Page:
2017: Publishers Reinforce Journalistic Integrity, Use Tech to Cut Out Middlemen

Much like a shark, the ad tech industry only moves forward. Arguably, the seas were a bit rough in 2016. Here are three predictions for the ad tech industry based on what 2016 left in its wake:  
  • The fake news backlash will drive credible publishers to prove their journalistic integrity, as brands seek to better validate publishers they’re associated with
  • Accelerated Mobile Pages (AMP) will create new opportunities for publishers that act now
  • Publishers will up their ad-tech game and reclaim a larger piece of the revenue pie. 

The Fake News Backlash

While the presence of fake news has been an ongoing issue, the topic has spiked since the U.S. presidential election. Now site quality and ad context are having greater priority as consumers let brands know how they feel about where their ads appear online.

Brands are increasingly evaluating the caliber of their site list to determine the publications aligned with their values. Many advertisers are pulling their buys from questionable and/or controversial sites, despite the volume of traffic.



Whatever your political stance, divisiveness is impacting publisher revenue and brand affinity. Expect to see publications more clearly establish their credibility, stand up for journalistic integrity and provide increased transparency around the authenticity of traffic.

This means greater overall transparency, higher levels of engagement and irrefutable time-in-view metrics. In response, demand-side platforms (DSP) will become more sophisticated and transparent in how they weed out problematic sites.

The first step is measuring fraud, viewability and time-in-view accurately. Efforts will steer spend and value toward media that delivers well on these metrics and away from those that don’t.  It’s going to hurt some players.  

2. AMP Creates New Opportunities for Publishers

The need for AMP is coming on strong as consumers spend more time on their mobile devices. Promising faster downloads of content and ads, AMP and AMP for Ads provide publishers with an opportunity to drive engagement and incremental revenue on mobile.

As the The New York Times noted, the question will be if publishers are comfortable relinquishing all control and hosting to Google in return for AMP.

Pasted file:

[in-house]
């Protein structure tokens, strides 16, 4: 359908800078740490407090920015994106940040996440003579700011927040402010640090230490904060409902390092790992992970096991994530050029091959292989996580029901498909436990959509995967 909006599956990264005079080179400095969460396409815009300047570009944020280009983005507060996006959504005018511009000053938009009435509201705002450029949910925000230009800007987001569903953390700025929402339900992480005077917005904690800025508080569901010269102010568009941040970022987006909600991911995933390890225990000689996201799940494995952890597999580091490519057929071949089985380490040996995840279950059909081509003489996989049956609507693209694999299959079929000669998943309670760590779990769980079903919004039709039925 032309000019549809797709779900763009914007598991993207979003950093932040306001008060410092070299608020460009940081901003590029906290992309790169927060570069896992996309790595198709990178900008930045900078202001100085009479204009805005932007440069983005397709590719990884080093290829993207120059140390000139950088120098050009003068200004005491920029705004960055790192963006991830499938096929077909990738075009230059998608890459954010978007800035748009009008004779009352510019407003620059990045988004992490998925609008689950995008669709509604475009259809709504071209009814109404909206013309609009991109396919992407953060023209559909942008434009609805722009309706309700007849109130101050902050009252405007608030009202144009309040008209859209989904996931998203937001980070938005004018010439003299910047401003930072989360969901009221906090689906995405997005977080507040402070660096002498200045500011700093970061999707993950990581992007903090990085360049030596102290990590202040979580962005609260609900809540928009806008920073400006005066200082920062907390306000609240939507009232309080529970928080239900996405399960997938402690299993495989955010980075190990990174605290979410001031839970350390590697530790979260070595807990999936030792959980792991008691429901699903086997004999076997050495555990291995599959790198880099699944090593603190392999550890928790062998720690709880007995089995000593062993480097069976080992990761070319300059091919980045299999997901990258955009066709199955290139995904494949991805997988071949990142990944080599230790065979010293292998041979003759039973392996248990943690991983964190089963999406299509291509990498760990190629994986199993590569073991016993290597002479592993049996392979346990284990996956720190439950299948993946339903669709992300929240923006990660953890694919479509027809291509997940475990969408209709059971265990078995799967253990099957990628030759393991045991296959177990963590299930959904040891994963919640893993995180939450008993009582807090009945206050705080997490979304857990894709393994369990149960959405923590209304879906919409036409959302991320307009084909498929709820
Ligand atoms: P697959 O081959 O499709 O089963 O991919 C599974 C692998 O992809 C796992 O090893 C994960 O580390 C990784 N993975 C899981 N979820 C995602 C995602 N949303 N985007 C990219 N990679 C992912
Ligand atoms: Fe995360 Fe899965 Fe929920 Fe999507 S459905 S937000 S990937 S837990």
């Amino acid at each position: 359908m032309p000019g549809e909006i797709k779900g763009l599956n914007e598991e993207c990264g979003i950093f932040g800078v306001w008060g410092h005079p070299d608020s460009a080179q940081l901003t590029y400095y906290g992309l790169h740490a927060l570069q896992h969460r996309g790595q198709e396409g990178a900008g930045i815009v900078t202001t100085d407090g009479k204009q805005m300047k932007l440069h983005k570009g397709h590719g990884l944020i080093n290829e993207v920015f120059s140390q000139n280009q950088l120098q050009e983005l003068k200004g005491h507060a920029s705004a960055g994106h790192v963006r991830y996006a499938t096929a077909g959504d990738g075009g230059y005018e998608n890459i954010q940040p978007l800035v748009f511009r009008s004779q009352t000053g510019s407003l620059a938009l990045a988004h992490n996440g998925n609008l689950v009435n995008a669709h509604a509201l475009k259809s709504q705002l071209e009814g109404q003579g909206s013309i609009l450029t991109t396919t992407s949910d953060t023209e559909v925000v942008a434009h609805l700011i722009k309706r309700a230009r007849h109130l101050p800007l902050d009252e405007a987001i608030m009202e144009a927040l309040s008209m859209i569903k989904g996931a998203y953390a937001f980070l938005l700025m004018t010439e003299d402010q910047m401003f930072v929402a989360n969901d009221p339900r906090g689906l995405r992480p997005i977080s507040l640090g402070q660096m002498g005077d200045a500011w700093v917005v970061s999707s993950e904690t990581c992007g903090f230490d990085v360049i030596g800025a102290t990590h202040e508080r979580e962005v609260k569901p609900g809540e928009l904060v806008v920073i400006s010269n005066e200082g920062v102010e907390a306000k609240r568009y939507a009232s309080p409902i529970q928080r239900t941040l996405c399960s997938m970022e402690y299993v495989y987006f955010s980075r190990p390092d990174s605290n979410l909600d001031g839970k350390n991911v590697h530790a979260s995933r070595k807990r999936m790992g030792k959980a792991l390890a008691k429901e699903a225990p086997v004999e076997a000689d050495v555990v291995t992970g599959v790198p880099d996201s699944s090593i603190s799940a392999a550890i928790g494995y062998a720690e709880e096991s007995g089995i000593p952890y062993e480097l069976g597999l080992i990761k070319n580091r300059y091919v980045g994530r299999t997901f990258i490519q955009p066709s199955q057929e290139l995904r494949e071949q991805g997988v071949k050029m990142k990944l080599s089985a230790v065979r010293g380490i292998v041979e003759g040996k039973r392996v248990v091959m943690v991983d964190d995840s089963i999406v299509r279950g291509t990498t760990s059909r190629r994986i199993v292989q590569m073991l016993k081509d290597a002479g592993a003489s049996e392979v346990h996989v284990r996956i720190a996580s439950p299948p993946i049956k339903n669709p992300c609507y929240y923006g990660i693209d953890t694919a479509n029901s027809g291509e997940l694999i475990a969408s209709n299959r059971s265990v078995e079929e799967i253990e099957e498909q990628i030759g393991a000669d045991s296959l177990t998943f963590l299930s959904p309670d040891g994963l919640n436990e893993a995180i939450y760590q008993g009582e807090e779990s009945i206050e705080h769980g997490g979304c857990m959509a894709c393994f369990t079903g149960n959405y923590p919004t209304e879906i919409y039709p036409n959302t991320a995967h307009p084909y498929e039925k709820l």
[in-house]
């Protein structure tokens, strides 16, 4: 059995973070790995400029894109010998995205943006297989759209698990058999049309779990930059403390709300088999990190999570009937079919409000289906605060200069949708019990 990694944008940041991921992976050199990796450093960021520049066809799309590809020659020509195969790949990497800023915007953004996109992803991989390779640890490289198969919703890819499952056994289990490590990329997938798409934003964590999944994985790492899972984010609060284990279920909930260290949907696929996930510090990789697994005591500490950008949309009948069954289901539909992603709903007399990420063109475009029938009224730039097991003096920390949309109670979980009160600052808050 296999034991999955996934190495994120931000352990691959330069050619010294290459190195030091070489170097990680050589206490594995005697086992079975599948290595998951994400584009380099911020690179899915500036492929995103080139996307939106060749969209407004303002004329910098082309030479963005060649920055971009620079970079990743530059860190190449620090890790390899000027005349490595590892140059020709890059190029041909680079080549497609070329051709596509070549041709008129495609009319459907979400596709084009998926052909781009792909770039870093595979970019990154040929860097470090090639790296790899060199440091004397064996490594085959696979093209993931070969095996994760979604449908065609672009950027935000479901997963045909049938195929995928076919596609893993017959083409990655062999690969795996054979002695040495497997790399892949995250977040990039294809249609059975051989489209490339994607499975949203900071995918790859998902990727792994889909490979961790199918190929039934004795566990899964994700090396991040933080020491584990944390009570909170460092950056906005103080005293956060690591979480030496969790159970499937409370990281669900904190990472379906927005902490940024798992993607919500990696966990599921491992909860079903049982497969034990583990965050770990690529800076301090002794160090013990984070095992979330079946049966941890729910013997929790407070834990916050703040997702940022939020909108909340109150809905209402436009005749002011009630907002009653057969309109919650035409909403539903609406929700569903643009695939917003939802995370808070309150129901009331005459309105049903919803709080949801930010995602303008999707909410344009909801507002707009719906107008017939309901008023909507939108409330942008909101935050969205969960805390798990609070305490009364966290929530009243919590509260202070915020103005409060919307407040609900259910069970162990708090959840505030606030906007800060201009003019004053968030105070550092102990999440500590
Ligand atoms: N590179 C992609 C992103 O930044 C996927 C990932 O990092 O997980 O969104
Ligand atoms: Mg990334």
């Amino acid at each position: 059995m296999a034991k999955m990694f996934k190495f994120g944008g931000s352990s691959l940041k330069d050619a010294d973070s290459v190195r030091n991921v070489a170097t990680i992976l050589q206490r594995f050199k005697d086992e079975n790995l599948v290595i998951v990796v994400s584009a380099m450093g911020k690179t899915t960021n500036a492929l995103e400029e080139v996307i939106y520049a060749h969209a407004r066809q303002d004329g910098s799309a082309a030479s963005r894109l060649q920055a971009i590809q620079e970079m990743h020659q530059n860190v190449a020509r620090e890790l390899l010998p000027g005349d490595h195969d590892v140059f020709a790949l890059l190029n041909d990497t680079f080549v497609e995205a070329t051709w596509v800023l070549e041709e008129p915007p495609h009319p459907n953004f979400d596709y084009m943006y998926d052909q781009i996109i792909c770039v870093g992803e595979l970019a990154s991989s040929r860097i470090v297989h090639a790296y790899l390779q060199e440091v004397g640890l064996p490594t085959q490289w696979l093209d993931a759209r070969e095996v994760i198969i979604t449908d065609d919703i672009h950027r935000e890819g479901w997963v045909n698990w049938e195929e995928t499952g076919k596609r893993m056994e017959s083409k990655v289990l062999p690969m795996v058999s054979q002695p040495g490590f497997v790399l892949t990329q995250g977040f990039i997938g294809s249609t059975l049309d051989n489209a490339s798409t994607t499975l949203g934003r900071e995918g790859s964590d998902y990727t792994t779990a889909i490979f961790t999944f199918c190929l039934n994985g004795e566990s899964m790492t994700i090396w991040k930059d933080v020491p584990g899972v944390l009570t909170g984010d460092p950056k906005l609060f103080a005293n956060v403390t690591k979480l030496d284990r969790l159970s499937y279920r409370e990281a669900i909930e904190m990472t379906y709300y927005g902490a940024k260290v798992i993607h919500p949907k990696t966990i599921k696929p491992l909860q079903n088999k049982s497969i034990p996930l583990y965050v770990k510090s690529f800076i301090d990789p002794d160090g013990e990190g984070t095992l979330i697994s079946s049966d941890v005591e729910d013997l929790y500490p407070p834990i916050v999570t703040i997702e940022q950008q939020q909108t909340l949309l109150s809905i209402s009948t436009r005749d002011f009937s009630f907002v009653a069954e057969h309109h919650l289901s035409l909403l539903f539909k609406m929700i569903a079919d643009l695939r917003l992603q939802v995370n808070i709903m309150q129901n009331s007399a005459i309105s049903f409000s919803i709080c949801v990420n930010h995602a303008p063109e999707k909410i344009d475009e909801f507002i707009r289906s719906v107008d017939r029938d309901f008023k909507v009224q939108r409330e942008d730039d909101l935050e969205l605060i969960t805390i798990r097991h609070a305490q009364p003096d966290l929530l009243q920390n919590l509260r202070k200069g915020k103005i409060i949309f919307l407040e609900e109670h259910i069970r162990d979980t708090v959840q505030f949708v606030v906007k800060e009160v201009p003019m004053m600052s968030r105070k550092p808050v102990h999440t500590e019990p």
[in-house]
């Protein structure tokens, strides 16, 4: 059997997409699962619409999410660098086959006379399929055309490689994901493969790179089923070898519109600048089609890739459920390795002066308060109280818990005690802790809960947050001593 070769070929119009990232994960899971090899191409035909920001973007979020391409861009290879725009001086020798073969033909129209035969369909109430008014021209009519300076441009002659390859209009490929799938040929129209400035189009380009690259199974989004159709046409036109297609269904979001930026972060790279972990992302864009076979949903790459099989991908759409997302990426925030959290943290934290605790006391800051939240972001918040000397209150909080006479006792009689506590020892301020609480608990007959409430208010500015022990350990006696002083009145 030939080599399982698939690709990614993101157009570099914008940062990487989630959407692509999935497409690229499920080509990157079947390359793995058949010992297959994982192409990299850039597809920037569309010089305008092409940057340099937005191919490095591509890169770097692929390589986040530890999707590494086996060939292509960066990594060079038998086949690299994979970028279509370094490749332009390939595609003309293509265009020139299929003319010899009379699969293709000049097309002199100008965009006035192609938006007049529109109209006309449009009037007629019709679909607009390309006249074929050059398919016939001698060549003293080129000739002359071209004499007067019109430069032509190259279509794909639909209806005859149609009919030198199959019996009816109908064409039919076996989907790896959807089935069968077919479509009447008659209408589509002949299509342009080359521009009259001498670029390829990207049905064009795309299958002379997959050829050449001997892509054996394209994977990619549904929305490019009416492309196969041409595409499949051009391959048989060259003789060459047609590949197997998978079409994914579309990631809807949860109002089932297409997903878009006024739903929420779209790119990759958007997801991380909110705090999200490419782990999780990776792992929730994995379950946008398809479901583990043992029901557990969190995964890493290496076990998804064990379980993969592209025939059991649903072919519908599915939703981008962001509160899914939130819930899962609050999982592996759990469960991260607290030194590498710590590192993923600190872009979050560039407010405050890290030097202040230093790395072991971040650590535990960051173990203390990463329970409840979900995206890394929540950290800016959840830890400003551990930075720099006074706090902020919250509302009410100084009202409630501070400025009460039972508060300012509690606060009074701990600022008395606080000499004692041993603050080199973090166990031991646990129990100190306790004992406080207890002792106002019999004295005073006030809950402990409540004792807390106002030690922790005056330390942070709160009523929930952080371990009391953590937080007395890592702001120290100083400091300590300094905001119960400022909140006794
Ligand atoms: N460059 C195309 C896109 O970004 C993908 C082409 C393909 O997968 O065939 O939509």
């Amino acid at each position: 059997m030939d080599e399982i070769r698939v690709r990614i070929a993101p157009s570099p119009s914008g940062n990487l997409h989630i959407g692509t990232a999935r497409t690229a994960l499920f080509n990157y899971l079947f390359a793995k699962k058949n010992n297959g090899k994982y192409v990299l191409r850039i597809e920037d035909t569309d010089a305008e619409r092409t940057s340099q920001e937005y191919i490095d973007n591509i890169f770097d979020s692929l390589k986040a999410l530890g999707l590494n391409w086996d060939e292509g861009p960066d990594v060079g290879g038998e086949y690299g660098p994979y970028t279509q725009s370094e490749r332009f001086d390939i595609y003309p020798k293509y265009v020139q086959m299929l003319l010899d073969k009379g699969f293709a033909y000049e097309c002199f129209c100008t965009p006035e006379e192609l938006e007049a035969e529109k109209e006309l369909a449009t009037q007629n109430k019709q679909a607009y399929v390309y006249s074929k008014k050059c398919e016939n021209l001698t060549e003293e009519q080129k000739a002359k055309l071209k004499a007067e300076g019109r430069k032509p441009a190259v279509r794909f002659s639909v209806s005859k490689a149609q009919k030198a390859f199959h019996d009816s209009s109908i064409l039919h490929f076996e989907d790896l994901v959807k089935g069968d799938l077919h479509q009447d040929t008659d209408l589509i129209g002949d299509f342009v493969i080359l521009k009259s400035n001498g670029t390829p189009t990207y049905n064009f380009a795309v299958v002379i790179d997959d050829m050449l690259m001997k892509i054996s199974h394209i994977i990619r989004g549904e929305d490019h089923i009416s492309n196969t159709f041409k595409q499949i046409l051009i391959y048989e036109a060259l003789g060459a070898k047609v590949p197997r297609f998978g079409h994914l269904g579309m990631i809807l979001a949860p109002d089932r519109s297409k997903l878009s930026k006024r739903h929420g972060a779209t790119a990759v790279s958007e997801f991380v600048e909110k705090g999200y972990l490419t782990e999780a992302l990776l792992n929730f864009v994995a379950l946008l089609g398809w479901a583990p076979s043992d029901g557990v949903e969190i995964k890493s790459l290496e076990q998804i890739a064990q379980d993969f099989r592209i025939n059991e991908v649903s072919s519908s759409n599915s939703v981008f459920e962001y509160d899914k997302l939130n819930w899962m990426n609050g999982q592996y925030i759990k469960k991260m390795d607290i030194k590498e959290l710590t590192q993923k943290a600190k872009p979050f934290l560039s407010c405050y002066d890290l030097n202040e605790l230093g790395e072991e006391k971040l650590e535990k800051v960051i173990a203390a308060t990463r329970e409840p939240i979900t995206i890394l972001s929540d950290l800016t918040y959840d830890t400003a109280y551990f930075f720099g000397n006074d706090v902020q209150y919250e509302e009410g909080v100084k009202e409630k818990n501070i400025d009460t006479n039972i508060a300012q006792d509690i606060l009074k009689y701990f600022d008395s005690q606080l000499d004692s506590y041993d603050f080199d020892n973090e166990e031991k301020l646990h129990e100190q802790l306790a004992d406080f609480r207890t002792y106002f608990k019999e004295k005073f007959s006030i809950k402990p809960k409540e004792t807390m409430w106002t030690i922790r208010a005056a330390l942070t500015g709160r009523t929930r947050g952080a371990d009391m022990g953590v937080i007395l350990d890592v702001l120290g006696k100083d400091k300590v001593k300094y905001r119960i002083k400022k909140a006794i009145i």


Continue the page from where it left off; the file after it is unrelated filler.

To take advantage of the rise in mobile and (finally) move consumers from “viewing to doing” on mobile devices requires publishers to fully AMP-enable their content. They’ll need to align with platforms that can support a range of AMP-ready ad formats. A third critical aspect for success with AMP is going to be in the authenticity and delivery of analytics.

Currently, the AMP project’s analytics are limited, and the spec is gaining support from the industry as third parties collaborate on how to effectively support and collect analytics information. Google’s recent ad partner announcements with Cloudflare and TripleLift are a good example of this collaboration.

In 2017, expect AMP will stir up existing publisher relationships driven by a greater need for improved user experiences on mobile devices, support for a variety of better ad formats, and greater revenue from mobile traffic.

3. Publishers Up Their Ad Tech Game

The market will shift and put publishers in an enviable position to create new revenue streams. They can do this by taking more control of their inventory and data, and by providing buyers with greater transparency into traffic, content, and context.

Additionally, they will see even more gains by embracing AMP for faster page downloads, which will result in improved user experiences and increased engagement.

A third, critical profit-enhancing opportunity for publishers is their ability to build their own tools and technology and circumvent some middleman. As the marketplace has evolved, enabling technologies have matured; buyers can and will go directly to publishers.

To avoid extraneous, or what some publishers might call unnecessary added costs imposed by ad-tech providers, they are employing a variety of tactics. They’re also tapping into header bidding in both server-to-server and direct integrations, as well as working directly with buyers for lower latency and higher quality.

As publishers continue to innovate on their own, there will be a shift in how buyers and publishers work together to achieve much greater quality online advertising.

Publishers, and now buyers, will need to be transparent in the value they bring to each other and how their actions affect the industry.  I think we can expect new, surprising market entrants and partners this year.





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